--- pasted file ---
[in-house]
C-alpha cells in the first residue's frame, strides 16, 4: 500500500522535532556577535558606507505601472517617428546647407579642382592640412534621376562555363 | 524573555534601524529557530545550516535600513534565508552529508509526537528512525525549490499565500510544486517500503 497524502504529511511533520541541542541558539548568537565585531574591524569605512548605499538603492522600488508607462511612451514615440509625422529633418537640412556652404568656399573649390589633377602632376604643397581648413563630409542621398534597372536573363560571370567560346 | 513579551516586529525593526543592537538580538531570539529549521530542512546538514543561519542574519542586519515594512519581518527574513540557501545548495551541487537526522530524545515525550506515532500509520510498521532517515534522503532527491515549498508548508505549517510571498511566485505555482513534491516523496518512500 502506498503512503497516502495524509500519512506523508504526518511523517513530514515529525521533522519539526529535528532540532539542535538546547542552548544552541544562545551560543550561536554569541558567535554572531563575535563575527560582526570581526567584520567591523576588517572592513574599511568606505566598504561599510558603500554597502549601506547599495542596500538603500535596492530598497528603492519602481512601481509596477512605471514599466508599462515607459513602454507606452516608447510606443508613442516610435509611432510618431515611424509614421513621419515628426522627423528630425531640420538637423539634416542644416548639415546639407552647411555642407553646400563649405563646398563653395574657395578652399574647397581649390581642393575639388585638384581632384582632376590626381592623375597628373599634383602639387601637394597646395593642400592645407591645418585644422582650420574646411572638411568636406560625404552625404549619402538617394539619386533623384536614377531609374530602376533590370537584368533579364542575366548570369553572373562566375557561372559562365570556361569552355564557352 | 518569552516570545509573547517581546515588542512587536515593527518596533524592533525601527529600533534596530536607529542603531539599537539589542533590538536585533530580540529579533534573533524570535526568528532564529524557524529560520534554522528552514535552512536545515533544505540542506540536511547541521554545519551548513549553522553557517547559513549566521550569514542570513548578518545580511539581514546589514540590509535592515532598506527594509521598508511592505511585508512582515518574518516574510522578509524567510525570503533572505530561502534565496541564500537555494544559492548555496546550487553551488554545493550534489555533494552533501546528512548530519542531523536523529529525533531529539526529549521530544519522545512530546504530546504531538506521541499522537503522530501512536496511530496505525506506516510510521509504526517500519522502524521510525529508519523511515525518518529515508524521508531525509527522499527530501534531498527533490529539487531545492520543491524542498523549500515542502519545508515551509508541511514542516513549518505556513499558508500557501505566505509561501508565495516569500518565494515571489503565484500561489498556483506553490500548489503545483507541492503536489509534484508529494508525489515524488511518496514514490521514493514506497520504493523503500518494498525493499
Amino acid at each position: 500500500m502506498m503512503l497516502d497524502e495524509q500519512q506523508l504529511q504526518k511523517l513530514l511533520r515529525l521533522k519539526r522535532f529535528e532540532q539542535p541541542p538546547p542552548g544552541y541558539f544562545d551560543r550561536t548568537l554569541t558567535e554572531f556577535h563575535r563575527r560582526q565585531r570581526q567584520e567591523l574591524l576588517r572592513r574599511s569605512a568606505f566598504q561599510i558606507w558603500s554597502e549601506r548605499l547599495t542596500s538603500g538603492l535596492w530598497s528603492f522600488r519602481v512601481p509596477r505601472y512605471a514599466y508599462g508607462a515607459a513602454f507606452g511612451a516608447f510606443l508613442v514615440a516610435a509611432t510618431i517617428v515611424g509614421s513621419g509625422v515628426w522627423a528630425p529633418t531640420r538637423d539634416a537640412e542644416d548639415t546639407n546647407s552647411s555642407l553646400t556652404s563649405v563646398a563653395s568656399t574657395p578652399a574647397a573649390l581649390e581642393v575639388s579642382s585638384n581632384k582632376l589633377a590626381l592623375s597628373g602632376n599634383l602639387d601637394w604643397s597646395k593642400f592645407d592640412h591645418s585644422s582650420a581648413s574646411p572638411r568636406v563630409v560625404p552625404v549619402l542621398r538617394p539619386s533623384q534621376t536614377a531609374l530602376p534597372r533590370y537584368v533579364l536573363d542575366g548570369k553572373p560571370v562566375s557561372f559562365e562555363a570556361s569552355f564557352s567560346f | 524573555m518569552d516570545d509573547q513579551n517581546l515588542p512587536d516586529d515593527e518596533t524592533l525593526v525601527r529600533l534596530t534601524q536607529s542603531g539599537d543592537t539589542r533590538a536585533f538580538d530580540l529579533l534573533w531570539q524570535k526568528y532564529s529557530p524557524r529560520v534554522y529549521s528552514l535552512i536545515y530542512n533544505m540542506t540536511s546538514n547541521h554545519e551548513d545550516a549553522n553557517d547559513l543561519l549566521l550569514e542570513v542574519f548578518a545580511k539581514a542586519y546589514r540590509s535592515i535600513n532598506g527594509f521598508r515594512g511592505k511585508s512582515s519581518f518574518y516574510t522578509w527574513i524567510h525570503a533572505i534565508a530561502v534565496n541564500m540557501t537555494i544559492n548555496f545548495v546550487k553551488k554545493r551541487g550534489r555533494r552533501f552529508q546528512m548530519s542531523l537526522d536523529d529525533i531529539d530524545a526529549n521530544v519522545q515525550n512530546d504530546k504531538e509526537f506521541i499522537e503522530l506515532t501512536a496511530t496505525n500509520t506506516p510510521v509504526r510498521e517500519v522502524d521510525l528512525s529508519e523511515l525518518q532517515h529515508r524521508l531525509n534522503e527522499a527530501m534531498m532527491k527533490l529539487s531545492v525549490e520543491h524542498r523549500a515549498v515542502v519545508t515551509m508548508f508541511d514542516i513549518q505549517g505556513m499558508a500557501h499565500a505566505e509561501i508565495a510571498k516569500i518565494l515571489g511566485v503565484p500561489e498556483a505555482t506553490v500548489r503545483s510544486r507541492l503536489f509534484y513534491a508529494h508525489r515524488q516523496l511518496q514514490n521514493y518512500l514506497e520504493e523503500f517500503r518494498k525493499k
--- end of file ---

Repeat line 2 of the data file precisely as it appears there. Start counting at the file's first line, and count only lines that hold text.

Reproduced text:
C-alpha cells in the first residue's frame, strides 16, 4: 500500500522535532556577535558606507505601472517617428546647407579642382592640412534621376562555363 | 524573555534601524529557530545550516535600513534565508552529508509526537528512525525549490499565500510544486517500503 497524502504529511511533520541541542541558539548568537565585531574591524569605512548605499538603492522600488508607462511612451514615440509625422529633418537640412556652404568656399573649390589633377602632376604643397581648413563630409542621398534597372536573363560571370567560346 | 513579551516586529525593526543592537538580538531570539529549521530542512546538514543561519542574519542586519515594512519581518527574513540557501545548495551541487537526522530524545515525550506515532500509520510498521532517515534522503532527491515549498508548508505549517510571498511566485505555482513534491516523496518512500 502506498503512503497516502495524509500519512506523508504526518511523517513530514515529525521533522519539526529535528532540532539542535538546547542552548544552541544562545551560543550561536554569541558567535554572531563575535563575527560582526570581526567584520567591523576588517572592513574599511568606505566598504561599510558603500554597502549601506547599495542596500538603500535596492530598497528603492519602481512601481509596477512605471514599466508599462515607459513602454507606452516608447510606443508613442516610435509611432510618431515611424509614421513621419515628426522627423528630425531640420538637423539634416542644416548639415546639407552647411555642407553646400563649405563646398563653395574657395578652399574647397581649390581642393575639388585638384581632384582632376590626381592623375597628373599634383602639387601637394597646395593642400592645407591645418585644422582650420574646411572638411568636406560625404552625404549619402538617394539619386533623384536614377531609374530602376533590370537584368533579364542575366548570369553572373562566375557561372559562365570556361569552355564557352 | 518569552516570545509573547517581546515588542512587536515593527518596533524592533525601527529600533534596530536607529542603531539599537539589542533590538536585533530580540529579533534573533524570535526568528532564529524557524529560520534554522528552514535552512536545515533544505540542506540536511547541521554545519551548513549553522553557517547559513549566521550569514542570513548578518545580511539581514546589514540590509535592515532598506527594509521598508511592505511585508512582515518574518516574510522578509524567510525570503533572505530561502534565496541564500537555494544559492548555496546550487553551488554545493550534489555533494552533501546528512548530519542531523536523529529525533531529539526529549521530544519522545512530546504530546504531538506521541499522537503522530501512536496511530496505525506506516510510521509504526517500519522502524521510525529508519523511515525518518529515508524521508531525509527522499527530501534531498527533490529539487531545492520543491524542498523549500515542502519545508515551509508541511514542516513549518505556513499558508500557501505566505509561501508565495516569500518565494515571489503565484500561489498556483506553490500548489503545483507541492503536489509534484508529494508525489515524488511518496514514490521514493514506497520504493523503500518494498525493499